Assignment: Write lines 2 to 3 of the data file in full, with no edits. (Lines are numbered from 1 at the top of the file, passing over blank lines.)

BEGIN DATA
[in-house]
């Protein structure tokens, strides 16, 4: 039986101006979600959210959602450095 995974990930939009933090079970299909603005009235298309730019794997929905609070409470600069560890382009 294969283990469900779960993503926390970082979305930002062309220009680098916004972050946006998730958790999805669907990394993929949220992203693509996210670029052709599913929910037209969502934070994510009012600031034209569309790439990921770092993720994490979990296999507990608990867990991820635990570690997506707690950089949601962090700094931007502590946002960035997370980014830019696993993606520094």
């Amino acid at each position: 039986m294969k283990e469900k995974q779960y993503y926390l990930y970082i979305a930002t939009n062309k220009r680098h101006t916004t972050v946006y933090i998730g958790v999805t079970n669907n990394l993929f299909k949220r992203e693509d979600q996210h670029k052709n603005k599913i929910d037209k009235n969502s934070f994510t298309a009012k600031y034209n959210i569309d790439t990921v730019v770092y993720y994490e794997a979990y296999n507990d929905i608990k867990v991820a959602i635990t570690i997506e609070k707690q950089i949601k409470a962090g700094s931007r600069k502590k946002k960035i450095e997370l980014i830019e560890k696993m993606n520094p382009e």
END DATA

């Protein structure tokens, strides 16, 4: 039986101006979600959210959602450095 995974990930939009933090079970299909603005009235298309730019794997929905609070409470600069560890382009 294969283990469900779960993503926390970082979305930002062309220009680098916004972050946006998730958790999805669907990394993929949220992203693509996210670029052709599913929910037209969502934070994510009012600031034209569309790439990921770092993720994490979990296999507990608990867990991820635990570690997506707690950089949601962090700094931007502590946002960035997370980014830019696993993606520094």
């Amino acid at each position: 039986m294969k283990e469900k995974q779960y993503y926390l990930y970082i979305a930002t939009n062309k220009r680098h101006t916004t972050v946006y933090i998730g958790v999805t079970n669907n990394l993929f299909k949220r992203e693509d979600q996210h670029k052709n603005k599913i929910d037209k009235n969502s934070f994510t298309a009012k600031y034209n959210i569309d790439t990921v730019v770092y993720y994490e794997a979990y296999n507990d929905i608990k867990v991820a959602i635990t570690i997506e609070k707690q950089i949601k409470a962090g700094s931007r600069k502590k946002k960035i450095e997370l980014i830019e560890k696993m993606n520094p382009e």